0
    xstfoc
    xstfoc

    Reply 10 months ago

    Do you think the sheathing on your cables will melt if you intend to put hot pans or dishes on it?

    0
    skylane
    skylane

    Reply 10 months ago

    I had not considered using it for hot pans. I was thinking of using it for my coffee cup.
    It would be easy enough to test by touching the cord to a hot pan and see what happens a hot pan prior to knotting it.
    I don't know exactly what the woven sheathing is made of.

    0
    xstfoc
    xstfoc

    Reply 10 months ago

    I suppose the best cording foe a hotpad or trivet would be either sisal rope or plain old cotton clothesline. I love the Celtic Knot.

    0
    ScottHall
    ScottHall

    Reply 10 months ago

    I use my for coffee cups all of the time. Everyday. That is my primary use case.

    0
    ScottHall
    ScottHall

    Reply 10 months ago

    That's a good idea. I have a few of those laying around.

    0
    bernyemm
    bernyemm

    10 months ago

    Inspired by your article, I made this design using Inkscape. Thanks.

    Knott.png
    0
    ScottHall
    ScottHall

    Reply 10 months ago

    That is so cool. Thanks for sharing.

    0
    xstfoc
    xstfoc

    10 months ago

    Has anyone made this and used it for a hotpad or trivet? Did it melt at all, seeing how it was done with nylon-covered paracord? Let us all know how well this project holds up to hot pans and dishes on it.

    0
    ScottHall
    ScottHall

    Reply 10 months ago

    I would be hesitant to try paracord as a hot pad, since it melts with a lighter. There are better cord choices for that.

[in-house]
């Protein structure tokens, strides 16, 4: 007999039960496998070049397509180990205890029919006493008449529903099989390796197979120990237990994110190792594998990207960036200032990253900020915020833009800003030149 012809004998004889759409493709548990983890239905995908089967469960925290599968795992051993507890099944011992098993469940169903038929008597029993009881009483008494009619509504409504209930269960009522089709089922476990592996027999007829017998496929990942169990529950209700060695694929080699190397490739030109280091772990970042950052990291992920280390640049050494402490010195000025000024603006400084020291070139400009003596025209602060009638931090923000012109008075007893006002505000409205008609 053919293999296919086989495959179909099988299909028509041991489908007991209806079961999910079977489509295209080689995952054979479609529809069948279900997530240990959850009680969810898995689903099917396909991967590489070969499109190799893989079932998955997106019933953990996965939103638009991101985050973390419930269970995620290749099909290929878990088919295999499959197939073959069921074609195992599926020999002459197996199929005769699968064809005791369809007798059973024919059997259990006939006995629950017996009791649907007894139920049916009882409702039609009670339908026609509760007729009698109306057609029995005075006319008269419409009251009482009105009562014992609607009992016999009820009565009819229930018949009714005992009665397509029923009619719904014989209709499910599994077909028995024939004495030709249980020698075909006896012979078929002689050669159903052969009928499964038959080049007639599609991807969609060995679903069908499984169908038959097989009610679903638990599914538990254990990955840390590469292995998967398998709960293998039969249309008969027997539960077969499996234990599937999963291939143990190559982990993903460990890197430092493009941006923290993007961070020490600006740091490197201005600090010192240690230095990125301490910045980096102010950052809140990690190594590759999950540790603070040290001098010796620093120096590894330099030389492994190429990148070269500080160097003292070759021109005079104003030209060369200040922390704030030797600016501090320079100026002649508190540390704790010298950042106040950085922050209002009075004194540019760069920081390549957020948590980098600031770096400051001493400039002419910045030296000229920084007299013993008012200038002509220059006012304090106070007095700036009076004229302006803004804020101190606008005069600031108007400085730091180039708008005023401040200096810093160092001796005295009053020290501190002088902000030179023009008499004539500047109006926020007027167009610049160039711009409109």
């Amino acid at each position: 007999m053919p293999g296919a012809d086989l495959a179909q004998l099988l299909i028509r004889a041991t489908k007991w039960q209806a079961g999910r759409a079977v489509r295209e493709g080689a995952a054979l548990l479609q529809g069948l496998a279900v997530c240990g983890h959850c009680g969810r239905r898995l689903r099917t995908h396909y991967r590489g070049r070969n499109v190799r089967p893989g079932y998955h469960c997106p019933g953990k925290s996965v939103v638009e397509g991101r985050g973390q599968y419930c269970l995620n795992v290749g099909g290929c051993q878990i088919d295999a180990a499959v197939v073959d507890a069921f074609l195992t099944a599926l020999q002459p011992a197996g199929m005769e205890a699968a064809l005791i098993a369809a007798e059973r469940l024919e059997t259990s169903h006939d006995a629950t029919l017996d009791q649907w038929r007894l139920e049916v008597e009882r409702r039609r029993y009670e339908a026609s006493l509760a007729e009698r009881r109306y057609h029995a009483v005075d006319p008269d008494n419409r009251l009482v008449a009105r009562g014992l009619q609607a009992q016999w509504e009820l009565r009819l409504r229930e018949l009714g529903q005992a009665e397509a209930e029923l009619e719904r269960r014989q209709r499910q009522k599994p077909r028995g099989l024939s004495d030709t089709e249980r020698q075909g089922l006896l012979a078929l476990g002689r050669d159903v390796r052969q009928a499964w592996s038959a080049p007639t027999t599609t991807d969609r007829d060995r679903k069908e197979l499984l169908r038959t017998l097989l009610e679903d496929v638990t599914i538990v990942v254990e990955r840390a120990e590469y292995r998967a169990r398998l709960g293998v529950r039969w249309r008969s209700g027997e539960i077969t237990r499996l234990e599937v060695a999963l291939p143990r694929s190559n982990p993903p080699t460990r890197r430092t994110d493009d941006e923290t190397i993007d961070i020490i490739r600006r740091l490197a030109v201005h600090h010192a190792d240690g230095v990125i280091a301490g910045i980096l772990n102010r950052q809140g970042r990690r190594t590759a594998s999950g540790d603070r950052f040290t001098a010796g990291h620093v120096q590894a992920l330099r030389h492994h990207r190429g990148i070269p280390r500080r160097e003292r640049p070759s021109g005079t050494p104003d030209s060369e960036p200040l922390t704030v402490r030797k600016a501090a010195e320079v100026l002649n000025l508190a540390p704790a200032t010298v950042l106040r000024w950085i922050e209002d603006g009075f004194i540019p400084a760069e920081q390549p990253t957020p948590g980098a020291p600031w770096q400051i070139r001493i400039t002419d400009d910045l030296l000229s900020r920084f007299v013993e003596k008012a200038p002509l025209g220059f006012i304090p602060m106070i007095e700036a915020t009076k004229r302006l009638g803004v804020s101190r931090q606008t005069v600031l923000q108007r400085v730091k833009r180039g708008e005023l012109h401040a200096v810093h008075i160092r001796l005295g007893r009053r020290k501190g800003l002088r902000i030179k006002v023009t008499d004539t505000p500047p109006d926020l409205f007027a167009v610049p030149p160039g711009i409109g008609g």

0
    ScottHall
    ScottHall

    Reply 10 months ago

    Paracord melts at 244°C ( 470°F )

    0
    Jimkauppila
    Jimkauppila

    10 months ago on Step 10

    I absolutely love tying knots. If you want to really get knotted up and blown away I suggest The Ashley Book of Knots A most wonderful resource for those mixed up with cordage.

    ashley.JPG
    0
    ScottHall
    ScottHall

    Reply 10 months ago

    I agree. The ABoK is not the easiest book to start with, but it is full of useful knowledge.

    0
    arghc
    arghc

    10 months ago

    It is the overlapping variant of the square kringle mat.

    0
    ScottHall
    ScottHall

    Reply 10 months ago

    That is exactly right. I had tied the 4 knot Kringle mat and wanted to cross the center cords, and this was the result.

    Kringle mat 4 knot.pngYetter Mat 4 knots.png
    0
    jeanniel1
    jeanniel1

    10 months ago

    How cool is this? The paracord you used is such a good color and thickness.

    0
    ScottHall
    ScottHall

    Reply 10 months ago

    Thanks for the kind words. I'm glad you like it.

    0
    MartyK1
    MartyK1

    10 months ago

    Looks like an 8-sided variant of a thump mat, of which most are 5 or 6-sided. Nice instructable!

    0
    ScottHall
    ScottHall

    Reply 10 months ago

    Thanks for the kind words. I was trying to extend the standard thump mats when I came up with this pattern.